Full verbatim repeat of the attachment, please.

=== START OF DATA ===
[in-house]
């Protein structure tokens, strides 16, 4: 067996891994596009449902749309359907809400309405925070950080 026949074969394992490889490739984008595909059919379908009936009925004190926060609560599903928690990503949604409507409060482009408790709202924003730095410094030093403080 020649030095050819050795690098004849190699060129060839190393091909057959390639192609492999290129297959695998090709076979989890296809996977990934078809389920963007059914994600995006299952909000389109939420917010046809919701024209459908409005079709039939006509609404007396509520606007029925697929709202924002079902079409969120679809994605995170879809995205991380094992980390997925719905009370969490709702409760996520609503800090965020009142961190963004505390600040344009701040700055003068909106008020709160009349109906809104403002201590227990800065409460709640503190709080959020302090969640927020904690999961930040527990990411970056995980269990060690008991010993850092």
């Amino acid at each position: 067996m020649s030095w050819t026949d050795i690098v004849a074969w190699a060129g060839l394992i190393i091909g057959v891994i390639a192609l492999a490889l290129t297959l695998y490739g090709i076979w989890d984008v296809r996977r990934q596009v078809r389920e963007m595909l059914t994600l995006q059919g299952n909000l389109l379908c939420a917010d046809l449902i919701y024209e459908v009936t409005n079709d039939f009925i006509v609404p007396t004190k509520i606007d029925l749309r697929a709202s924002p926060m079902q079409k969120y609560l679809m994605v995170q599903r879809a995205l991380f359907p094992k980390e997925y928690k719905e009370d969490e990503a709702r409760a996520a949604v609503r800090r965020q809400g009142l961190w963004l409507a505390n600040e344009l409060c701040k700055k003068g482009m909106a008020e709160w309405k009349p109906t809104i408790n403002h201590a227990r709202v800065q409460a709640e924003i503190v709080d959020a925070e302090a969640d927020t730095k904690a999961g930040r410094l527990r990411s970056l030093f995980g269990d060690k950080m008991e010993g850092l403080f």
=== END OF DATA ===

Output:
[in-house]
């Protein structure tokens, strides 16, 4: 067996891994596009449902749309359907809400309405925070950080 026949074969394992490889490739984008595909059919379908009936009925004190926060609560599903928690990503949604409507409060482009408790709202924003730095410094030093403080 020649030095050819050795690098004849190699060129060839190393091909057959390639192609492999290129297959695998090709076979989890296809996977990934078809389920963007059914994600995006299952909000389109939420917010046809919701024209459908409005079709039939006509609404007396509520606007029925697929709202924002079902079409969120679809994605995170879809995205991380094992980390997925719905009370969490709702409760996520609503800090965020009142961190963004505390600040344009701040700055003068909106008020709160009349109906809104403002201590227990800065409460709640503190709080959020302090969640927020904690999961930040527990990411970056995980269990060690008991010993850092």
């Amino acid at each position: 067996m020649s030095w050819t026949d050795i690098v004849a074969w190699a060129g060839l394992i190393i091909g057959v891994i390639a192609l492999a490889l290129t297959l695998y490739g090709i076979w989890d984008v296809r996977r990934q596009v078809r389920e963007m595909l059914t994600l995006q059919g299952n909000l389109l379908c939420a917010d046809l449902i919701y024209e459908v009936t409005n079709d039939f009925i006509v609404p007396t004190k509520i606007d029925l749309r697929a709202s924002p926060m079902q079409k969120y609560l679809m994605v995170q599903r879809a995205l991380f359907p094992k980390e997925y928690k719905e009370d969490e990503a709702r409760a996520a949604v609503r800090r965020q809400g009142l961190w963004l409507a505390n600040e344009l409060c701040k700055k003068g482009m909106a008020e709160w309405k009349p109906t809104i408790n403002h201590a227990r709202v800065q409460a709640e924003i503190v709080d959020a925070e302090a969640d927020t730095k904690a999961g930040r410094l527990r990411s970056l030093f995980g269990d060690k950080m008991e010993g850092l403080f």